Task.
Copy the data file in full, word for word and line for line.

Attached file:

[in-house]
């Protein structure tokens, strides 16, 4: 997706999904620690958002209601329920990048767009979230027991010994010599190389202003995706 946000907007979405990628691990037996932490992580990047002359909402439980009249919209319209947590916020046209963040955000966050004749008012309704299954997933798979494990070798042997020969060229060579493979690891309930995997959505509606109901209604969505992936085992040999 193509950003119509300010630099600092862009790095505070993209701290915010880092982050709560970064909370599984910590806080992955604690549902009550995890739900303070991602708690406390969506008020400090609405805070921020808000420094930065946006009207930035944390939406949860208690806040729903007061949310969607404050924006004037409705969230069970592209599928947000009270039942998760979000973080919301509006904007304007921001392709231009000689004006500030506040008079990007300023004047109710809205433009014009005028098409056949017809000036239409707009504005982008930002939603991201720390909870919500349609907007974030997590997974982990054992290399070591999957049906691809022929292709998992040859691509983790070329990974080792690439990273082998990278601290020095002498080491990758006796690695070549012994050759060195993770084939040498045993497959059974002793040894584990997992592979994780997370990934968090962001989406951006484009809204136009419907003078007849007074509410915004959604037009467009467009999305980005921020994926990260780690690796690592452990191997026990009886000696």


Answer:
[in-house]
């Protein structure tokens, strides 16, 4: 997706999904620690958002209601329920990048767009979230027991010994010599190389202003995706 946000907007979405990628691990037996932490992580990047002359909402439980009249919209319209947590916020046209963040955000966050004749008012309704299954997933798979494990070798042997020969060229060579493979690891309930995997959505509606109901209604969505992936085992040999 193509950003119509300010630099600092862009790095505070993209701290915010880092982050709560970064909370599984910590806080992955604690549902009550995890739900303070991602708690406390969506008020400090609405805070921020808000420094930065946006009207930035944390939406949860208690806040729903007061949310969607404050924006004037409705969230069970592209599928947000009270039942998760979000973080919301509006904007304007921001392709231009000689004006500030506040008079990007300023004047109710809205433009014009005028098409056949017809000036239409707009504005982008930002939603991201720390909870919500349609907007974030997590997974982990054992290399070591999957049906691809022929292709998992040859691509983790070329990974080792690439990273082998990278601290020095002498080491990758006796690695070549012994050759060195993770084939040498045993497959059974002793040894584990997992592979994780997370990934968090962001989406951006484009809204136009419907003078007849007074509410915004959604037009467009467009999305980005921020994926990260780690690796690592452990191997026990009886000696």